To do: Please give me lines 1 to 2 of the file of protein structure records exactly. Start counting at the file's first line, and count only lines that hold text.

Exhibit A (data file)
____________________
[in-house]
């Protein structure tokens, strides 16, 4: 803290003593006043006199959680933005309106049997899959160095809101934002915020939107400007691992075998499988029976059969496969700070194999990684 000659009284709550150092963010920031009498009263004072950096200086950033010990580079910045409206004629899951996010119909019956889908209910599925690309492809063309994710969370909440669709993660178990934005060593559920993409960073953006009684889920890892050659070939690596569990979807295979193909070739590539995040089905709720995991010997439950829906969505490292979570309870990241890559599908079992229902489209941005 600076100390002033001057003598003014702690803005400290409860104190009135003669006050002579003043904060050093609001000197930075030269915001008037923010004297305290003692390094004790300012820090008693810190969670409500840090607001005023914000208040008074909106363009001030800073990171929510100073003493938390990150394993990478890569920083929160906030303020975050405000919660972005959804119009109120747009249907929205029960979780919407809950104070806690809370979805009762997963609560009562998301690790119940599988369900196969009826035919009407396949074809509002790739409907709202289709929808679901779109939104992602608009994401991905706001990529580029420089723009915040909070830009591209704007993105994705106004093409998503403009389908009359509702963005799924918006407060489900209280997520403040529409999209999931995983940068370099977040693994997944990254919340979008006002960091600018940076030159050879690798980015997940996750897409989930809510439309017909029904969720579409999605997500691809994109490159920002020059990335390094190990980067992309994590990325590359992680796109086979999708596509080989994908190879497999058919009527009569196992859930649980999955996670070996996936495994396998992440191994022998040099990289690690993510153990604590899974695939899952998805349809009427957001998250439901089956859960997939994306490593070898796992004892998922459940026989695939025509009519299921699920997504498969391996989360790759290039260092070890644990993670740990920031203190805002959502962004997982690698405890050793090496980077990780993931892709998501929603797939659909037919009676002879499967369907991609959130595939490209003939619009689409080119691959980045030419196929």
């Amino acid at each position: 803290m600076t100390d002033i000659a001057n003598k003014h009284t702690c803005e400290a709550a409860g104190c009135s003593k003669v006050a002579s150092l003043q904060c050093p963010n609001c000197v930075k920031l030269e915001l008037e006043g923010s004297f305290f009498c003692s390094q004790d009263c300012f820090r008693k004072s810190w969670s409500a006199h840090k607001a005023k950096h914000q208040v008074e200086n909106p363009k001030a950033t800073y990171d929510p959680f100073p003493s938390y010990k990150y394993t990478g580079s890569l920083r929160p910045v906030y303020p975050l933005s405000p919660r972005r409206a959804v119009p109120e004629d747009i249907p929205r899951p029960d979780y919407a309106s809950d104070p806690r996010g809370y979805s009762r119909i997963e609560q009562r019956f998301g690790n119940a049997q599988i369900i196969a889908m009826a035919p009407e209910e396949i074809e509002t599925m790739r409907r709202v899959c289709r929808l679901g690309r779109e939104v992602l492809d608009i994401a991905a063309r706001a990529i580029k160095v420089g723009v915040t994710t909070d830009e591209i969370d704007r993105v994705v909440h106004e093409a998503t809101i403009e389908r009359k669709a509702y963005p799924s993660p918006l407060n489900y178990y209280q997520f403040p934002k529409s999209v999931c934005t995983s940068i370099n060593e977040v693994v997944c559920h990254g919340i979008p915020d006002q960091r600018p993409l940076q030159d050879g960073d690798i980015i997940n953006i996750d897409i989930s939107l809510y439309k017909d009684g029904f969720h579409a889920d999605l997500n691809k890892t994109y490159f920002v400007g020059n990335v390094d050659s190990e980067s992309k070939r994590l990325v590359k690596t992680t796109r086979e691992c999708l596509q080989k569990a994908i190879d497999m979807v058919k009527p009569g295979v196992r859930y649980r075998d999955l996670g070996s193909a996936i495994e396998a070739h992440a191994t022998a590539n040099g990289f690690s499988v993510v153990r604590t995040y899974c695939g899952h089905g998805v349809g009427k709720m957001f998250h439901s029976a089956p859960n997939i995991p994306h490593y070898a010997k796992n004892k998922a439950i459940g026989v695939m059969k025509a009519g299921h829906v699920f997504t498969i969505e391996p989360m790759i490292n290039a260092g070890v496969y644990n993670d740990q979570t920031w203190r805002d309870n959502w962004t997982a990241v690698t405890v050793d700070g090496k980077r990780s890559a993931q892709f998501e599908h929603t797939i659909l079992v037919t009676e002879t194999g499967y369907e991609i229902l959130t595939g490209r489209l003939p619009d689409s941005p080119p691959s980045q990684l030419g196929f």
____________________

[in-house]
């Protein structure tokens, strides 16, 4: 803290003593006043006199959680933005309106049997899959160095809101934002915020939107400007691992075998499988029976059969496969700070194999990684 000659009284709550150092963010920031009498009263004072950096200086950033010990580079910045409206004629899951996010119909019956889908209910599925690309492809063309994710969370909440669709993660178990934005060593559920993409960073953006009684889920890892050659070939690596569990979807295979193909070739590539995040089905709720995991010997439950829906969505490292979570309870990241890559599908079992229902489209941005 600076100390002033001057003598003014702690803005400290409860104190009135003669006050002579003043904060050093609001000197930075030269915001008037923010004297305290003692390094004790300012820090008693810190969670409500840090607001005023914000208040008074909106363009001030800073990171929510100073003493938390990150394993990478890569920083929160906030303020975050405000919660972005959804119009109120747009249907929205029960979780919407809950104070806690809370979805009762997963609560009562998301690790119940599988369900196969009826035919009407396949074809509002790739409907709202289709929808679901779109939104992602608009994401991905706001990529580029420089723009915040909070830009591209704007993105994705106004093409998503403009389908009359509702963005799924918006407060489900209280997520403040529409999209999931995983940068370099977040693994997944990254919340979008006002960091600018940076030159050879690798980015997940996750897409989930809510439309017909029904969720579409999605997500691809994109490159920002020059990335390094190990980067992309994590990325590359992680796109086979999708596509080989994908190879497999058919009527009569196992859930649980999955996670070996996936495994396998992440191994022998040099990289690690993510153990604590899974695939899952998805349809009427957001998250439901089956859960997939994306490593070898796992004892998922459940026989695939025509009519299921699920997504498969391996989360790759290039260092070890644990993670740990920031203190805002959502962004997982690698405890050793090496980077990780993931892709998501929603797939659909037919009676002879499967369907991609959130595939490209003939619009689409080119691959980045030419196929």